Fishing Fly tying

Fly tying: Less Mess Morrish Mouse

I haven’t spent a ton of time fishing mice. Other than a few nights looking for big browns — bushwhacking through the north woods with a underpowered headlamp just to lose most of my flies to unseen trees — my experience is pretty much limited to chucking these bugs into lily pads for largemouth.

I’ve drooled over videos of leopard trout pouncing on mouse patterns swung through Alaskan streams, and more than once those videos have sent me to the tying desk. Once I’ve finally turned out a few mouse patterns, it inevitably looks like an unknown quantity of small, furry animals lost a fight with a weasel in my office, and I spent the next few weeks vacuuming up stray strands of deer hair.

Tim Flagler’s simplified version of the Morrish Mouse is sure to save my desk from the awful miasma of deer hair and head cement that often follows my excursions into tying mouse patterns. With no hair spinning and no flared trimmings to work into the carpet, this pattern will cut my mouse production time in half. Plus, I love zonked pine squirrel. It’s light on the wallet and easy to work with.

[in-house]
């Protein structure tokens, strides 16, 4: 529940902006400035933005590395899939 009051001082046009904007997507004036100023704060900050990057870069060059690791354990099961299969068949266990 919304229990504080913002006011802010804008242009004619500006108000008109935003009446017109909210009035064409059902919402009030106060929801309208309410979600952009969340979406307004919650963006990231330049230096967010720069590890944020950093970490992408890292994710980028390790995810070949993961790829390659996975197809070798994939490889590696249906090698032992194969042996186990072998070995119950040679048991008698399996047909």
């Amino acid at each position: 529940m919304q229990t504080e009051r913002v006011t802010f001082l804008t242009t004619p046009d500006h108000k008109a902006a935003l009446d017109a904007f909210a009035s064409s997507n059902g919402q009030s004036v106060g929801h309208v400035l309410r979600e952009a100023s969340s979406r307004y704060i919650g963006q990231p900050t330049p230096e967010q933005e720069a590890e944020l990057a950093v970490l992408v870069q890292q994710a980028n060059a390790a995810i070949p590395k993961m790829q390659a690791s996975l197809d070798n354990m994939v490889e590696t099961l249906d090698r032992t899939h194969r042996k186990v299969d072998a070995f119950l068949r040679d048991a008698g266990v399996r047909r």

Maybe I’ll even tie enough to make up for all of them I’m sure to donate to the cedar trees on my next moonlit mousing expedition.

By Brennan Sang. I’m a father, a husband, a jack-of-all-web-trades, and an avid outdoorsman.